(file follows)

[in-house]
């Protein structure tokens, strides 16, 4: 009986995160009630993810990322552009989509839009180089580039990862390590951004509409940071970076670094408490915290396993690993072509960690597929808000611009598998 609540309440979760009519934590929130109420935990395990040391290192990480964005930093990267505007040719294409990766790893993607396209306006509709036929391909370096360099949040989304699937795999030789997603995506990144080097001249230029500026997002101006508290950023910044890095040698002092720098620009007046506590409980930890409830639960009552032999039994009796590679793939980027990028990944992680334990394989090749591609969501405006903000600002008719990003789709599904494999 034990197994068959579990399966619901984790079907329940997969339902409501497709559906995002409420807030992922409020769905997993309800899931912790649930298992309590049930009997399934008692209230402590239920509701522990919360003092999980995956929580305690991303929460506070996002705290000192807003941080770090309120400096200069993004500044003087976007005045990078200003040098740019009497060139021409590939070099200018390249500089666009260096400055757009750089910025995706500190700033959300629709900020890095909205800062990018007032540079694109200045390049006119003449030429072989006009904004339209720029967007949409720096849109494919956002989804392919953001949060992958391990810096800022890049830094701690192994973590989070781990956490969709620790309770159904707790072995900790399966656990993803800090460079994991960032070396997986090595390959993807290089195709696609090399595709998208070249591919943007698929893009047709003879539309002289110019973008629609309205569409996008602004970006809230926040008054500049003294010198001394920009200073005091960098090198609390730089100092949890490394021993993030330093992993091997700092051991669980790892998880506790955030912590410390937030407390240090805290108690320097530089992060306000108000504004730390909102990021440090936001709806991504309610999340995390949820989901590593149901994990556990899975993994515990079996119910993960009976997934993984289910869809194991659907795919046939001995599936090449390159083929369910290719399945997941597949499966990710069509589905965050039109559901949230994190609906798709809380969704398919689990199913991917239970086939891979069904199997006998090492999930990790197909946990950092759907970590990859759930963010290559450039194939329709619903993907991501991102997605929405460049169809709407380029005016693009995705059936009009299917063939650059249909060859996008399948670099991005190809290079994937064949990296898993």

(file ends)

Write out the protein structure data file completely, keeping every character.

[in-house]
């Protein structure tokens, strides 16, 4: 009986995160009630993810990322552009989509839009180089580039990862390590951004509409940071970076670094408490915290396993690993072509960690597929808000611009598998 609540309440979760009519934590929130109420935990395990040391290192990480964005930093990267505007040719294409990766790893993607396209306006509709036929391909370096360099949040989304699937795999030789997603995506990144080097001249230029500026997002101006508290950023910044890095040698002092720098620009007046506590409980930890409830639960009552032999039994009796590679793939980027990028990944992680334990394989090749591609969501405006903000600002008719990003789709599904494999 034990197994068959579990399966619901984790079907329940997969339902409501497709559906995002409420807030992922409020769905997993309800899931912790649930298992309590049930009997399934008692209230402590239920509701522990919360003092999980995956929580305690991303929460506070996002705290000192807003941080770090309120400096200069993004500044003087976007005045990078200003040098740019009497060139021409590939070099200018390249500089666009260096400055757009750089910025995706500190700033959300629709900020890095909205800062990018007032540079694109200045390049006119003449030429072989006009904004339209720029967007949409720096849109494919956002989804392919953001949060992958391990810096800022890049830094701690192994973590989070781990956490969709620790309770159904707790072995900790399966656990993803800090460079994991960032070396997986090595390959993807290089195709696609090399595709998208070249591919943007698929893009047709003879539309002289110019973008629609309205569409996008602004970006809230926040008054500049003294010198001394920009200073005091960098090198609390730089100092949890490394021993993030330093992993091997700092051991669980790892998880506790955030912590410390937030407390240090805290108690320097530089992060306000108000504004730390909102990021440090936001709806991504309610999340995390949820989901590593149901994990556990899975993994515990079996119910993960009976997934993984289910869809194991659907795919046939001995599936090449390159083929369910290719399945997941597949499966990710069509589905965050039109559901949230994190609906798709809380969704398919689990199913991917239970086939891979069904199997006998090492999930990790197909946990950092759907970590990859759930963010290559450039194939329709619903993907991501991102997605929405460049169809709407380029005016693009995705059936009009299917063939650059249909060859996008399948670099991005190809290079994937064949990296898993």